Fish and Cherries Productions

Creative content from a mad mind.


Ronin Reads – Star Wars: A New Dawn


Title: Star Wars: A New Dawn
Author: John Jackson Miller
Type: Novel
Genre: Science Fiction, Space Opera

A long time ago in a galaxy far, far away, an Empire is squeezing the air out of its citizens. Such is the case on the planet Gorse and its moon Cynda, where the arrival of Count Vidian, a ruthless resource baron for the Empire, results in the workers being overtaxed and even killed in an effort to get more material for Star Destroyers. But in the midst of all this despair, there are two bright stars: Hera Syndulla, an outspoken Imperial critic trying to recruit people to a cause, and Kanan Jarrus, one of the last of the nearly extinct Jedi Order. Though they start as strangers, they begin to form a bond and attract allies to help stop a plan from Vidian that could have apocalyptic consequences.

This book covers the story of how the two characters from the animated series Star Wars: Rebels met and began their relationship, but it also holds up as its own solid adventure. The whole thing has a very Dresden Files feel, with the entire adventure spanning a few days and the chapters covering short spreads of time with a lot of details about the characters and locals. Unlike Dresden Files, however, it is not limited to one perspective; you get a chance to see inside the heads of all the major players and understand what drives them. Even if they aren’t the least bit sympathetic, like the Count himself, they are all incredibly fleshed out and you really get to know them through the course of the story.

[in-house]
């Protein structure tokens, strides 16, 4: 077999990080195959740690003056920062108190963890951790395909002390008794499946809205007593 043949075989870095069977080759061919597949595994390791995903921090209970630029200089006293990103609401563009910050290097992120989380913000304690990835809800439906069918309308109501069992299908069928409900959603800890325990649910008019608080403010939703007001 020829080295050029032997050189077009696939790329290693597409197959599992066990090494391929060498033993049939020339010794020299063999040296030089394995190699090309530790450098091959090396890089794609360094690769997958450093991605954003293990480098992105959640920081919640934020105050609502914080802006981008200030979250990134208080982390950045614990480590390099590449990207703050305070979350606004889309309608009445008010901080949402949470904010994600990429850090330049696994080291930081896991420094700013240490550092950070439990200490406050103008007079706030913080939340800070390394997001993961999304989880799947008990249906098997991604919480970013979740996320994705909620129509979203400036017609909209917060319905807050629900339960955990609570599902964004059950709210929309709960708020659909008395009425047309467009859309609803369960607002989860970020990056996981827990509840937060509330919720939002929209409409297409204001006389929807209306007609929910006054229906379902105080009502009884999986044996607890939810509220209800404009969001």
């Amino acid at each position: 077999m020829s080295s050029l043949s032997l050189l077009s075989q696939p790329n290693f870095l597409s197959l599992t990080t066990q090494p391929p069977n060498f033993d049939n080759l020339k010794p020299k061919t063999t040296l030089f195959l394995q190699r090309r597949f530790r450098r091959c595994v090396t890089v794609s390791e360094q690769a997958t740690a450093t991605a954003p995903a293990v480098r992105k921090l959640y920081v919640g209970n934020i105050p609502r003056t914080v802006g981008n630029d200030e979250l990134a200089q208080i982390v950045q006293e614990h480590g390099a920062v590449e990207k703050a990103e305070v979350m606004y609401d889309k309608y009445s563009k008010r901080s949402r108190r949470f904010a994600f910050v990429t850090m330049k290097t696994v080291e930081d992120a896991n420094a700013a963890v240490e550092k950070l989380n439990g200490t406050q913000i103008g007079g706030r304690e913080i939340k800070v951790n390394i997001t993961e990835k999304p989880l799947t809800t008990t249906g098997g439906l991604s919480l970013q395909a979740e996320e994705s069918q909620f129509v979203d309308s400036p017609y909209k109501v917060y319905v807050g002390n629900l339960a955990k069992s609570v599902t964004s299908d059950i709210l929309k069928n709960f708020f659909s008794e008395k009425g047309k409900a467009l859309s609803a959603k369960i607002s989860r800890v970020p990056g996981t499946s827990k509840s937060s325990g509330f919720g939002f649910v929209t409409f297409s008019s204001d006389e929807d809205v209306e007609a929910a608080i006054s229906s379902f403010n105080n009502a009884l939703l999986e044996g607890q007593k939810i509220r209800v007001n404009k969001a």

Another standout element is the atmosphere in the different locals, which is rich and immersive. It really delivers the feel of a dingy mining tunnel, the hushed bustle of a surveillance center, or even the cold interior of an Imperial ship. The locations have as much character as the people, making Gorse, Cynda, and even some of the structures in space feel like their own organic presences. It allows the stakes to be high without them resorting to some cosmic cataclysm that will doom all of reality. You want Gorse and Cynda to be saved from Count Vidian’s short-sighted plan and you want our heroes to do it, lovable rogues that they are. You feel for these people and these locals, and that, above everything, is what keeps you turning the pages.

All in all, it feels like the original trilogy-era Star Wars, with charming and compelling characters in a desperate struggle against a powerful enemy with plenty of fun action and a lot of heart. As an example of the new Star Wars Expanded Universe, it holds up fairly well and I might even recommend it to casual fans too. It does expand on the elements of Rebels, but not to a point where you need to see the show to understand the book. Although, quite frankly, watching Rebels is a wonderful use of your time, so get right on that. The Force is strong with this one.

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